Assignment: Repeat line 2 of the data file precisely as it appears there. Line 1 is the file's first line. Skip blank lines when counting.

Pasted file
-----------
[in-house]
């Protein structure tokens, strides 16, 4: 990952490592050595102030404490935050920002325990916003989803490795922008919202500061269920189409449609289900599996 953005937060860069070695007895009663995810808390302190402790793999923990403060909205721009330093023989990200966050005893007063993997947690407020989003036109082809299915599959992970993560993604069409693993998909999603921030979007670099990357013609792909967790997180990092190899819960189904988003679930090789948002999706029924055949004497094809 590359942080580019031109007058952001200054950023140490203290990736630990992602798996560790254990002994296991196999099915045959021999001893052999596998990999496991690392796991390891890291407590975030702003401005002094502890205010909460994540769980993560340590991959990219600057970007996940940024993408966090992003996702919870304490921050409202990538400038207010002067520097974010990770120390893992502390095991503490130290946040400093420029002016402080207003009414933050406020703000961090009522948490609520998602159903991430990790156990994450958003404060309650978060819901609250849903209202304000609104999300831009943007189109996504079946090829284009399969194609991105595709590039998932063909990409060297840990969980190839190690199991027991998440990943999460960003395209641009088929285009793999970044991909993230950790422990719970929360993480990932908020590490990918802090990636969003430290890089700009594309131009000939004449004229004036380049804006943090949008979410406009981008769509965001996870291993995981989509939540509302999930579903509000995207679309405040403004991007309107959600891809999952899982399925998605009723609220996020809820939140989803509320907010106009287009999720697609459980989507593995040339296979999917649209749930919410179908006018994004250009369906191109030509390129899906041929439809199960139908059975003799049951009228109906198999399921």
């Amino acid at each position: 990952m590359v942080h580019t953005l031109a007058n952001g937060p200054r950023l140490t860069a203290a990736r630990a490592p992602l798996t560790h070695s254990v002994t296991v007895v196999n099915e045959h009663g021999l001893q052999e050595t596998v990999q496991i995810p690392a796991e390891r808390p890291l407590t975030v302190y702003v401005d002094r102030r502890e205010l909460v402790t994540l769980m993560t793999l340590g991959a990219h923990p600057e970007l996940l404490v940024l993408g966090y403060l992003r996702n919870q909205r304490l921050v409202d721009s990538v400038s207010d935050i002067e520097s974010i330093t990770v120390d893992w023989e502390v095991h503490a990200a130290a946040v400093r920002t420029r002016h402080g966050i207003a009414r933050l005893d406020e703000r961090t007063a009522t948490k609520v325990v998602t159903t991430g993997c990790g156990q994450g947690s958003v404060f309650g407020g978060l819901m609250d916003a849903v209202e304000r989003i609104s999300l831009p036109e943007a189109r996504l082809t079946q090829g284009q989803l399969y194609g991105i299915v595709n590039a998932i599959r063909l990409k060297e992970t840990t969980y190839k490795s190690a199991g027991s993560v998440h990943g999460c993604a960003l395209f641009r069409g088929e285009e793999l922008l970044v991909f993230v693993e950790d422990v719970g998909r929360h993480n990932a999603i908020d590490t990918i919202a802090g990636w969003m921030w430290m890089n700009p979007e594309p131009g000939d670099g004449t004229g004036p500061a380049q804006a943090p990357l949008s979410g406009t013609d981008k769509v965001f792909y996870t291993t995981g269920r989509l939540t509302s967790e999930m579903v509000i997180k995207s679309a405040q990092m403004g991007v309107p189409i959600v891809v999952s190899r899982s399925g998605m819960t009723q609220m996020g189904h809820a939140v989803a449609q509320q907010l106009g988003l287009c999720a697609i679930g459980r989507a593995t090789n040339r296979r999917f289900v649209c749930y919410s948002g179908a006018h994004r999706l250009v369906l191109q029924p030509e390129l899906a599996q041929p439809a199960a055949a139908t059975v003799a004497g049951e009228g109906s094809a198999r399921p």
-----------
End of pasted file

């Protein structure tokens, strides 16, 4: 990952490592050595102030404490935050920002325990916003989803490795922008919202500061269920189409449609289900599996 953005937060860069070695007895009663995810808390302190402790793999923990403060909205721009330093023989990200966050005893007063993997947690407020989003036109082809299915599959992970993560993604069409693993998909999603921030979007670099990357013609792909967790997180990092190899819960189904988003679930090789948002999706029924055949004497094809 590359942080580019031109007058952001200054950023140490203290990736630990992602798996560790254990002994296991196999099915045959021999001893052999596998990999496991690392796991390891890291407590975030702003401005002094502890205010909460994540769980993560340590991959990219600057970007996940940024993408966090992003996702919870304490921050409202990538400038207010002067520097974010990770120390893992502390095991503490130290946040400093420029002016402080207003009414933050406020703000961090009522948490609520998602159903991430990790156990994450958003404060309650978060819901609250849903209202304000609104999300831009943007189109996504079946090829284009399969194609991105595709590039998932063909990409060297840990969980190839190690199991027991998440990943999460960003395209641009088929285009793999970044991909993230950790422990719970929360993480990932908020590490990918802090990636969003430290890089700009594309131009000939004449004229004036380049804006943090949008979410406009981008769509965001996870291993995981989509939540509302999930579903509000995207679309405040403004991007309107959600891809999952899982399925998605009723609220996020809820939140989803509320907010106009287009999720697609459980989507593995040339296979999917649209749930919410179908006018994004250009369906191109030509390129899906041929439809199960139908059975003799049951009228109906198999399921």